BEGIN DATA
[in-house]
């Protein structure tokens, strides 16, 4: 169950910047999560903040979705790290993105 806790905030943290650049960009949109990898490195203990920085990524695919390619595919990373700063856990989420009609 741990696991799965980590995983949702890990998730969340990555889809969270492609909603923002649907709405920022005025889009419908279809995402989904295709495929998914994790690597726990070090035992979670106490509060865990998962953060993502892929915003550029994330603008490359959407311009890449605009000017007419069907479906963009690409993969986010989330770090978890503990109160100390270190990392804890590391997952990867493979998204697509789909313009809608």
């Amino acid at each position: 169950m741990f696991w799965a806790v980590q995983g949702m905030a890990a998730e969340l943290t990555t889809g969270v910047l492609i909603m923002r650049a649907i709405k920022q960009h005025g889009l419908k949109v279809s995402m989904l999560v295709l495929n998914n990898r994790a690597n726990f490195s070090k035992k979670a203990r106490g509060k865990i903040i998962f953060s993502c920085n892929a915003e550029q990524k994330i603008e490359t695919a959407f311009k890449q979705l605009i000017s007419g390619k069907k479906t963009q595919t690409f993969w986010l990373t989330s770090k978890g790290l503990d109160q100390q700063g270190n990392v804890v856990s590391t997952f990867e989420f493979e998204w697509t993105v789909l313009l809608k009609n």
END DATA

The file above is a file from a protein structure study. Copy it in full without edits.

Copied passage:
[in-house]
């Protein structure tokens, strides 16, 4: 169950910047999560903040979705790290993105 806790905030943290650049960009949109990898490195203990920085990524695919390619595919990373700063856990989420009609 741990696991799965980590995983949702890990998730969340990555889809969270492609909603923002649907709405920022005025889009419908279809995402989904295709495929998914994790690597726990070090035992979670106490509060865990998962953060993502892929915003550029994330603008490359959407311009890449605009000017007419069907479906963009690409993969986010989330770090978890503990109160100390270190990392804890590391997952990867493979998204697509789909313009809608």
């Amino acid at each position: 169950m741990f696991w799965a806790v980590q995983g949702m905030a890990a998730e969340l943290t990555t889809g969270v910047l492609i909603m923002r650049a649907i709405k920022q960009h005025g889009l419908k949109v279809s995402m989904l999560v295709l495929n998914n990898r994790a690597n726990f490195s070090k035992k979670a203990r106490g509060k865990i903040i998962f953060s993502c920085n892929a915003e550029q990524k994330i603008e490359t695919a959407f311009k890449q979705l605009i000017s007419g390619k069907k479906t963009q595919t690409f993969w986010l990373t989330s770090k978890g790290l503990d109160q100390q700063g270190n990392v804890v856990s590391t997952f990867e989420f493979e998204w697509t993105v789909l313009l809608k009609n």